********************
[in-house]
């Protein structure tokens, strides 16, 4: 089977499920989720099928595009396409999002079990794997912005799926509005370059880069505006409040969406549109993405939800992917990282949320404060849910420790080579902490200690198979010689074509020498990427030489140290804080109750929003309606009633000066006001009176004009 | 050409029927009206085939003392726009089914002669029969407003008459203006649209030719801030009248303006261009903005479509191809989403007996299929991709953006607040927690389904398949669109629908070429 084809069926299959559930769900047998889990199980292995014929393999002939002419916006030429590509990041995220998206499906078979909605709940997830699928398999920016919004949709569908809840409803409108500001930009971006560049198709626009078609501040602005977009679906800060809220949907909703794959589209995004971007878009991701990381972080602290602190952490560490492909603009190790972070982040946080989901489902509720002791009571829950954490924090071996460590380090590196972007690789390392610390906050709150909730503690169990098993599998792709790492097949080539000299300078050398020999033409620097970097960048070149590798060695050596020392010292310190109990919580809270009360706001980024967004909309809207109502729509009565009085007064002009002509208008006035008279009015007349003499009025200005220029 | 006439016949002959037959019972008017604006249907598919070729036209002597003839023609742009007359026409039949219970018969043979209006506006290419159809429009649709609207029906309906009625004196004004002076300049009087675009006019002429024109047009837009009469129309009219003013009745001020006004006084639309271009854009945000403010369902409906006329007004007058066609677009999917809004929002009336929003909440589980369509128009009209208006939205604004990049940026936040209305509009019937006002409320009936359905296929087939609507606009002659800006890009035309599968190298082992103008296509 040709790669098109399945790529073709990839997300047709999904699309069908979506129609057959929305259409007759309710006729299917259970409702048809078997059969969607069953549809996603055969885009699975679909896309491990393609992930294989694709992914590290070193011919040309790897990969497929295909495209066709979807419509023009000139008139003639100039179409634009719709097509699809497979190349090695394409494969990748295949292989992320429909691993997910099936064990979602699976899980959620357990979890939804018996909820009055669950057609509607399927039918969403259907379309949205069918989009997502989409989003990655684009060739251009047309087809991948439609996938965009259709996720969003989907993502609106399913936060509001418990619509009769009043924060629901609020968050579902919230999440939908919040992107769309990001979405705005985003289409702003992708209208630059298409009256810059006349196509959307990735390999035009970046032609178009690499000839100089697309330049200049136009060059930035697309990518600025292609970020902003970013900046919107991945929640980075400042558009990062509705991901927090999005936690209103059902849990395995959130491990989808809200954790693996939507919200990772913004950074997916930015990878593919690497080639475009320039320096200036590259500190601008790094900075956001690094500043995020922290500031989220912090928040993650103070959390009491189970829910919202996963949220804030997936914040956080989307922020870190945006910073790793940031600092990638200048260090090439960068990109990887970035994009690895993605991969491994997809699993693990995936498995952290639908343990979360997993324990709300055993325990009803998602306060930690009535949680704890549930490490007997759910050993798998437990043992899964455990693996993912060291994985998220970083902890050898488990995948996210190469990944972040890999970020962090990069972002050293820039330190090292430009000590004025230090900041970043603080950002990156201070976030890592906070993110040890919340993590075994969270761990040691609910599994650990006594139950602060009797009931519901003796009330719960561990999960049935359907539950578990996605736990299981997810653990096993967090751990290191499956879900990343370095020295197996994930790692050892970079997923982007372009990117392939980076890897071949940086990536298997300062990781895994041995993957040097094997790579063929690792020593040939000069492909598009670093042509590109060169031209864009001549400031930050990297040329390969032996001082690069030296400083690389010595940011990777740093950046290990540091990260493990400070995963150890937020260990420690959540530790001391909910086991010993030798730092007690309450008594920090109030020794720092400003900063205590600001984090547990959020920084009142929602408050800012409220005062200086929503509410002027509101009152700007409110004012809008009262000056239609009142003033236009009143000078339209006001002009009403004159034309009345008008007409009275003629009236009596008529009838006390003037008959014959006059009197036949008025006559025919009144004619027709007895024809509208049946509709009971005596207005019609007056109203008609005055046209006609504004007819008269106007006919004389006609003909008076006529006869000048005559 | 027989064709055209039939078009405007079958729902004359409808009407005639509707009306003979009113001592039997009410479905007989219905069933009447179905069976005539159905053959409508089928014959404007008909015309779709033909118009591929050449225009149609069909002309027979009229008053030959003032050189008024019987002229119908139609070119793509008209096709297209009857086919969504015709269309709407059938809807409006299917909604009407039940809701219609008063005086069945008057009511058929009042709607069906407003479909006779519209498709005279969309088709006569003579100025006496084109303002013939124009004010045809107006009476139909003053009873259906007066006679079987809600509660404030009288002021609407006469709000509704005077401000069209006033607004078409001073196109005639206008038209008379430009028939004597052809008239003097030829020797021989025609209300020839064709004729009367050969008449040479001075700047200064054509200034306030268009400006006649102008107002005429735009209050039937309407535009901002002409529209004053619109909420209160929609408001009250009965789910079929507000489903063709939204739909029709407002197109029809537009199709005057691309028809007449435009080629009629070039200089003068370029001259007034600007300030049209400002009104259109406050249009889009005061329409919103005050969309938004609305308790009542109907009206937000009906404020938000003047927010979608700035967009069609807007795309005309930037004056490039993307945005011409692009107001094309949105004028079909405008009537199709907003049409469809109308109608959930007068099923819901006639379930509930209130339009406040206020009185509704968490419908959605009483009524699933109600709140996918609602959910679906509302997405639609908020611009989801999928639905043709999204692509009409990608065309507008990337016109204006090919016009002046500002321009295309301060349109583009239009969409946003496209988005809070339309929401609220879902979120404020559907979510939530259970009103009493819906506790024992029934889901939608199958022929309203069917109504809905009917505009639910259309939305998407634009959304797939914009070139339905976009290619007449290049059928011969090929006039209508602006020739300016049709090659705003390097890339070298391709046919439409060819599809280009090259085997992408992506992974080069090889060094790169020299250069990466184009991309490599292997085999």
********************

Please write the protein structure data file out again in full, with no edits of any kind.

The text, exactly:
[in-house]
């Protein structure tokens, strides 16, 4: 089977499920989720099928595009396409999002079990794997912005799926509005370059880069505006409040969406549109993405939800992917990282949320404060849910420790080579902490200690198979010689074509020498990427030489140290804080109750929003309606009633000066006001009176004009 | 050409029927009206085939003392726009089914002669029969407003008459203006649209030719801030009248303006261009903005479509191809989403007996299929991709953006607040927690389904398949669109629908070429 084809069926299959559930769900047998889990199980292995014929393999002939002419916006030429590509990041995220998206499906078979909605709940997830699928398999920016919004949709569908809840409803409108500001930009971006560049198709626009078609501040602005977009679906800060809220949907909703794959589209995004971007878009991701990381972080602290602190952490560490492909603009190790972070982040946080989901489902509720002791009571829950954490924090071996460590380090590196972007690789390392610390906050709150909730503690169990098993599998792709790492097949080539000299300078050398020999033409620097970097960048070149590798060695050596020392010292310190109990919580809270009360706001980024967004909309809207109502729509009565009085007064002009002509208008006035008279009015007349003499009025200005220029 | 006439016949002959037959019972008017604006249907598919070729036209002597003839023609742009007359026409039949219970018969043979209006506006290419159809429009649709609207029906309906009625004196004004002076300049009087675009006019002429024109047009837009009469129309009219003013009745001020006004006084639309271009854009945000403010369902409906006329007004007058066609677009999917809004929002009336929003909440589980369509128009009209208006939205604004990049940026936040209305509009019937006002409320009936359905296929087939609507606009002659800006890009035309599968190298082992103008296509 040709790669098109399945790529073709990839997300047709999904699309069908979506129609057959929305259409007759309710006729299917259970409702048809078997059969969607069953549809996603055969885009699975679909896309491990393609992930294989694709992914590290070193011919040309790897990969497929295909495209066709979807419509023009000139008139003639100039179409634009719709097509699809497979190349090695394409494969990748295949292989992320429909691993997910099936064990979602699976899980959620357990979890939804018996909820009055669950057609509607399927039918969403259907379309949205069918989009997502989409989003990655684009060739251009047309087809991948439609996938965009259709996720969003989907993502609106399913936060509001418990619509009769009043924060629901609020968050579902919230999440939908919040992107769309990001979405705005985003289409702003992708209208630059298409009256810059006349196509959307990735390999035009970046032609178009690499000839100089697309330049200049136009060059930035697309990518600025292609970020902003970013900046919107991945929640980075400042558009990062509705991901927090999005936690209103059902849990395995959130491990989808809200954790693996939507919200990772913004950074997916930015990878593919690497080639475009320039320096200036590259500190601008790094900075956001690094500043995020922290500031989220912090928040993650103070959390009491189970829910919202996963949220804030997936914040956080989307922020870190945006910073790793940031600092990638200048260090090439960068990109990887970035994009690895993605991969491994997809699993693990995936498995952290639908343990979360997993324990709300055993325990009803998602306060930690009535949680704890549930490490007997759910050993798998437990043992899964455990693996993912060291994985998220970083902890050898488990995948996210190469990944972040890999970020962090990069972002050293820039330190090292430009000590004025230090900041970043603080950002990156201070976030890592906070993110040890919340993590075994969270761990040691609910599994650990006594139950602060009797009931519901003796009330719960561990999960049935359907539950578990996605736990299981997810653990096993967090751990290191499956879900990343370095020295197996994930790692050892970079997923982007372009990117392939980076890897071949940086990536298997300062990781895994041995993957040097094997790579063929690792020593040939000069492909598009670093042509590109060169031209864009001549400031930050990297040329390969032996001082690069030296400083690389010595940011990777740093950046290990540091990260493990400070995963150890937020260990420690959540530790001391909910086991010993030798730092007690309450008594920090109030020794720092400003900063205590600001984090547990959020920084009142929602408050800012409220005062200086929503509410002027509101009152700007409110004012809008009262000056239609009142003033236009009143000078339209006001002009009403004159034309009345008008007409009275003629009236009596008529009838006390003037008959014959006059009197036949008025006559025919009144004619027709007895024809509208049946509709009971005596207005019609007056109203008609005055046209006609504004007819008269106007006919004389006609003909008076006529006869000048005559 | 027989064709055209039939078009405007079958729902004359409808009407005639509707009306003979009113001592039997009410479905007989219905069933009447179905069976005539159905053959409508089928014959404007008909015309779709033909118009591929050449225009149609069909002309027979009229008053030959003032050189008024019987002229119908139609070119793509008209096709297209009857086919969504015709269309709407059938809807409006299917909604009407039940809701219609008063005086069945008057009511058929009042709607069906407003479909006779519209498709005279969309088709006569003579100025006496084109303002013939124009004010045809107006009476139909003053009873259906007066006679079987809600509660404030009288002021609407006469709000509704005077401000069209006033607004078409001073196109005639206008038209008379430009028939004597052809008239003097030829020797021989025609209300020839064709004729009367050969008449040479001075700047200064054509200034306030268009400006006649102008107002005429735009209050039937309407535009901002002409529209004053619109909420209160929609408001009250009965789910079929507000489903063709939204739909029709407002197109029809537009199709005057691309028809007449435009080629009629070039200089003068370029001259007034600007300030049209400002009104259109406050249009889009005061329409919103005050969309938004609305308790009542109907009206937000009906404020938000003047927010979608700035967009069609807007795309005309930037004056490039993307945005011409692009107001094309949105004028079909405008009537199709907003049409469809109308109608959930007068099923819901006639379930509930209130339009406040206020009185509704968490419908959605009483009524699933109600709140996918609602959910679906509302997405639609908020611009989801999928639905043709999204692509009409990608065309507008990337016109204006090919016009002046500002321009295309301060349109583009239009969409946003496209988005809070339309929401609220879902979120404020559907979510939530259970009103009493819906506790024992029934889901939608199958022929309203069917109504809905009917505009639910259309939305998407634009959304797939914009070139339905976009290619007449290049059928011969090929006039209508602006020739300016049709090659705003390097890339070298391709046919439409060819599809280009090259085997992408992506992974080069090889060094790169020299250069990466184009991309490599292997085999």